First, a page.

Who is not interested in saving their lives, in making them worthwhile, full and rich, worth the living? Deep down within us, every one of us has a hunger for life and a desire to find it, to the full extent of what it was designed to be. This is what Jesus is talking about. “If this is what you want,” He says, “I’ll tell you how to acquire it.” There are two attitudes toward life that are possible, and you can have only one or the other.
One attitude is to save your life now: hoard it, clutch it, cling to it, grasp it, try to get hold of it for yourself, take care of yourself, trust yourself, see that in every situation your first and major concern is, “What’s in it for me?” That is one way to live, and millions are living that way today.
The other attitude is lose it: fling it away, disregard what advantage there may be for you in a situation, and move out in dependence upon God, careless of what may happen to you. Abraham obeyed God, went out into a land he knew not where, on a march without a map, apparently careless of what would happen to him. His neighbors reproached and rebuked him for not caring about himself. This is to be a way of life, Jesus says. Trust God, obey Him, and put the responsibility for what happens on Him.
There are only two results that can follow. If you save your life, if you cling to it, hoard it, get all you can for yourself, then, Jesus says, you will lose it. This is not a mere platitude; He is stating a fundamental law of life. You will find that you have everything you want, but you will not want anything you have. You will find that all of the life you tried to grasp has slipped through your fingers, and you have ended up with a handful of cobwebs and ashes, dissatisfied, hollow and empty, mocked by what you hoped to get. “For whoever wants to save his life will lose it, but whoever loses his life for me and for the gospel will save it.” (Mark 8:35)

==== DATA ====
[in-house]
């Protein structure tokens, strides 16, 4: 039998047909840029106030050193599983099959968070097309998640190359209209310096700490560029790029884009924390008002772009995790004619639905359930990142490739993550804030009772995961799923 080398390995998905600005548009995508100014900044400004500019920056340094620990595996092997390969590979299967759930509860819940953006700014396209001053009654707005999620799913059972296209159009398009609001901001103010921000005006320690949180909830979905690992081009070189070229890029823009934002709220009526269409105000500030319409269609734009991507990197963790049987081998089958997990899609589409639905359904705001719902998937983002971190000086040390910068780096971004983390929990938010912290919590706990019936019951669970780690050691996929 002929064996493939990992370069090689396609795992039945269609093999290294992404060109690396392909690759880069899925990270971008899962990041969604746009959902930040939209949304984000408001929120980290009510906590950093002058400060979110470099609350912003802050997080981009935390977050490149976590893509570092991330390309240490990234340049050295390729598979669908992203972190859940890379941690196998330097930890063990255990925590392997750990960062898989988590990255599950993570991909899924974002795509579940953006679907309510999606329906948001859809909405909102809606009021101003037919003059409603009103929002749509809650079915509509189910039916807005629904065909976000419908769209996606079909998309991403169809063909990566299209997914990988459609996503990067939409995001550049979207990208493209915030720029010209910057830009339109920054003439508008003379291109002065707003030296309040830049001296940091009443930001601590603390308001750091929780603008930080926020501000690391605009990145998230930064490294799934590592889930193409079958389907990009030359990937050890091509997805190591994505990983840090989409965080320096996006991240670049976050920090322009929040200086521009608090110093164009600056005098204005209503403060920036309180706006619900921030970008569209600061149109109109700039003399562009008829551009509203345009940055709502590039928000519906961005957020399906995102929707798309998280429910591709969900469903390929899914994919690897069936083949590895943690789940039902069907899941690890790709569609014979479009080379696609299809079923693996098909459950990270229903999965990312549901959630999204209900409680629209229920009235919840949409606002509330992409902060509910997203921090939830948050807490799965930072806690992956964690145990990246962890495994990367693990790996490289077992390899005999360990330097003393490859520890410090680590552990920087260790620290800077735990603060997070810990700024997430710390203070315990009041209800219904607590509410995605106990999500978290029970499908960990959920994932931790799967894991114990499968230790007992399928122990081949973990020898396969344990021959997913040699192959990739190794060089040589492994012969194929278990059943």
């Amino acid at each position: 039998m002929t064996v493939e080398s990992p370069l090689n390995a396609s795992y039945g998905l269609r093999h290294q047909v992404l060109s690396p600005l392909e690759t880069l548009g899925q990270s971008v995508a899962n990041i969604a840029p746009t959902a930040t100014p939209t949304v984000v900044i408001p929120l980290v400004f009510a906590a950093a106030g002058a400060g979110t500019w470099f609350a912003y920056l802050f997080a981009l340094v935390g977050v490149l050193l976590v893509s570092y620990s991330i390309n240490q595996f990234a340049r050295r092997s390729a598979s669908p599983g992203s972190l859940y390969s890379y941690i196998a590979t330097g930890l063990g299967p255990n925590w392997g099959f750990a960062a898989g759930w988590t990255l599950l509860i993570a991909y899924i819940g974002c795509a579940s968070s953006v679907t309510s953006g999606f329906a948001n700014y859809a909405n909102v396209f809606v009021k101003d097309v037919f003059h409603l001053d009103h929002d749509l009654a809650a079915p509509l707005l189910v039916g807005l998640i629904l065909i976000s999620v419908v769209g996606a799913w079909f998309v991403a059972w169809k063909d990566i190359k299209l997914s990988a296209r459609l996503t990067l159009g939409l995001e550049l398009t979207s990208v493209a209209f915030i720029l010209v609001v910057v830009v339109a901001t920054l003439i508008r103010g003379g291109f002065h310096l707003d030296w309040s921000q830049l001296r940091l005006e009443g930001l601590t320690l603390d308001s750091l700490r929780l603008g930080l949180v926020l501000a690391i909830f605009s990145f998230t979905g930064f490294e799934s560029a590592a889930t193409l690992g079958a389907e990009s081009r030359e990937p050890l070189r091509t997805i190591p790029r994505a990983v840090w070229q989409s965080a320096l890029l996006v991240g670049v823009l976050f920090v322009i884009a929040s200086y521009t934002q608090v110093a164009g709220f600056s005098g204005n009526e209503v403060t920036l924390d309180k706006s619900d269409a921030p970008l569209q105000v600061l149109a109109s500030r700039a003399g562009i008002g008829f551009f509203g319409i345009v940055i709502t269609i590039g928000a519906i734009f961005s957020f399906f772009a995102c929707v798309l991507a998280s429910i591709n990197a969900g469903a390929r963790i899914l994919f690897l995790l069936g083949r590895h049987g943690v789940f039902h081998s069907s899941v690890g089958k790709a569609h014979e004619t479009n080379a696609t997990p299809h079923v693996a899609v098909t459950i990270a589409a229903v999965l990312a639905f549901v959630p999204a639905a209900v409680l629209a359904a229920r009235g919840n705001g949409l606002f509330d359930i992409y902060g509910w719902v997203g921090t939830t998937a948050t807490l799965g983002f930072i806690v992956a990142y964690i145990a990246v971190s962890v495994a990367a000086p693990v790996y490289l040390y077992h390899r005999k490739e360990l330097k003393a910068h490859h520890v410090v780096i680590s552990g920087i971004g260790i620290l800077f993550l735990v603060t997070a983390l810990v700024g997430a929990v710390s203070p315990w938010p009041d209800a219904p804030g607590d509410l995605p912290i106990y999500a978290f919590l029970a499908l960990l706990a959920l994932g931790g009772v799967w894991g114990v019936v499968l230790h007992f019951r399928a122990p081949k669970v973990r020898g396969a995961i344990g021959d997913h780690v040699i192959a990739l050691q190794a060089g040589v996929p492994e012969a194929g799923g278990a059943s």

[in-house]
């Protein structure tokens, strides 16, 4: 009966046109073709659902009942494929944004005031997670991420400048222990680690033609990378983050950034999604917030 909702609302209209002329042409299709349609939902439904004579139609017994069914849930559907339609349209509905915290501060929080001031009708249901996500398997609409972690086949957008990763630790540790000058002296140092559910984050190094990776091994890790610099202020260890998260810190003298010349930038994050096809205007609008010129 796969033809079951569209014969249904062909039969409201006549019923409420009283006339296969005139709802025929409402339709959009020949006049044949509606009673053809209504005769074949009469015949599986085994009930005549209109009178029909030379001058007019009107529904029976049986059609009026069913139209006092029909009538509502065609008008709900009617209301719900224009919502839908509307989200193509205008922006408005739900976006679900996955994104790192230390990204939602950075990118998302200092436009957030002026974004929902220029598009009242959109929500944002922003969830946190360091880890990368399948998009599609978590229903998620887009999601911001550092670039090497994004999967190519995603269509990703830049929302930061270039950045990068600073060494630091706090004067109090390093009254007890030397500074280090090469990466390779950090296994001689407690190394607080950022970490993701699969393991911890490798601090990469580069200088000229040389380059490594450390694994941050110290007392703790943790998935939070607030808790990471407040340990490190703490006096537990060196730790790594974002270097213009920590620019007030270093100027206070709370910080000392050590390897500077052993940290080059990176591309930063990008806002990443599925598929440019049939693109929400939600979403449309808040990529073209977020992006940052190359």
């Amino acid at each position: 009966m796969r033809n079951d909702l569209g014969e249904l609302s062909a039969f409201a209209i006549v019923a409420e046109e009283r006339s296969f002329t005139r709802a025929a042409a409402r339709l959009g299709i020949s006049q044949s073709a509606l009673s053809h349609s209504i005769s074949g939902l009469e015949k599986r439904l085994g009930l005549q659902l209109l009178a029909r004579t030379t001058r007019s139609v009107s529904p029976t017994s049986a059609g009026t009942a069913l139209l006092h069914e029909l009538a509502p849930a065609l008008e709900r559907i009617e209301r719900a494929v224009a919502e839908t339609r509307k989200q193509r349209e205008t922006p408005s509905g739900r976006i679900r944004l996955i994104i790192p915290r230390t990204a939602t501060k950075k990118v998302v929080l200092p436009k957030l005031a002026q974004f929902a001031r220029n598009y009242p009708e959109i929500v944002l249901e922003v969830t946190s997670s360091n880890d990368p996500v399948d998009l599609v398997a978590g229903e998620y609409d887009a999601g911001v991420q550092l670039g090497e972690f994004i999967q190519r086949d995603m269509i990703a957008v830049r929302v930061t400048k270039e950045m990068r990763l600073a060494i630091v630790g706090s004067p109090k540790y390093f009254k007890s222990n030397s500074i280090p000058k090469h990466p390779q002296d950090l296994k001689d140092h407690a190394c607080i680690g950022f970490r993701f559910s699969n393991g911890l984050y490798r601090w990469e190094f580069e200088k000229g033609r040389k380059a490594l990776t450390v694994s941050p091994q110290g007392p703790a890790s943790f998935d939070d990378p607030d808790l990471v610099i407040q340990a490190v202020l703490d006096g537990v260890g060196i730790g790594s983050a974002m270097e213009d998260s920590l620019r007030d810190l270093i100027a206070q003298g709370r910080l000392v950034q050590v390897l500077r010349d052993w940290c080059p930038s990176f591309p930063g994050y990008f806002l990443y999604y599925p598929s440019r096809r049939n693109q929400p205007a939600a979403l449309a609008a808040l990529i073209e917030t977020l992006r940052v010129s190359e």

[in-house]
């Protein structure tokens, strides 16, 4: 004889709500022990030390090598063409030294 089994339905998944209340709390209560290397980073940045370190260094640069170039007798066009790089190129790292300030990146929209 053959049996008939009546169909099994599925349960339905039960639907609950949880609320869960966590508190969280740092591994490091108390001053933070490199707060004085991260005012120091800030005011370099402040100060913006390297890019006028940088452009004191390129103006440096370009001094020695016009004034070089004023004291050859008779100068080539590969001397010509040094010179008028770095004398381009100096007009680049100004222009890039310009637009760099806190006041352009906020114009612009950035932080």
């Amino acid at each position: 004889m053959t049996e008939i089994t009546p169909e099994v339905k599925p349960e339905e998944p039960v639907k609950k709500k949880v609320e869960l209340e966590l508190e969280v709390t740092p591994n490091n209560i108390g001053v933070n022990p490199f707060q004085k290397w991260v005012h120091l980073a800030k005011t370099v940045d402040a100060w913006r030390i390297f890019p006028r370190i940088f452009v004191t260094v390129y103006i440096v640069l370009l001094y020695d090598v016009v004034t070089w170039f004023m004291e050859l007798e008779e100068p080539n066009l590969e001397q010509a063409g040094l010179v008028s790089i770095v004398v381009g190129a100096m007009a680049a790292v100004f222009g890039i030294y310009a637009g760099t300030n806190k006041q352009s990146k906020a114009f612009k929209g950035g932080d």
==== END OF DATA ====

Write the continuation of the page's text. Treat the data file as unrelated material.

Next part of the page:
“But lose your life for My sake and the gospel’s,” says Jesus, “lose your life by means of giving yourself away in the cause of Christ, giving up your right to yourself, taking up your cross and following Me, and you will save it.” You will not waste it, but you will save it. You will find contentment and satisfaction, an inner peace, and a sense of worth about your living. You will discover, not just in heaven someday but right now, that even though you may not have all the things others have, your life will be rich and rewarding and satisfying.
This is God’s part in the work of discipleship. Jesus did not come to call us to ultimate barrenness, weakness, darkness, and death. He called us to life, to richness, to enjoyment, to fulfillment. But He has told us that the way there means death. Discipleship ends in life, not in death. It ends in fulfillment and satisfaction. But the only way that we can find it is by means of a cross.
Father, help me to make the choice for life, and not for death, that by Your power You will help me find the grace to say yes to You, Lord Jesus, and to enter into life by means of the cross.
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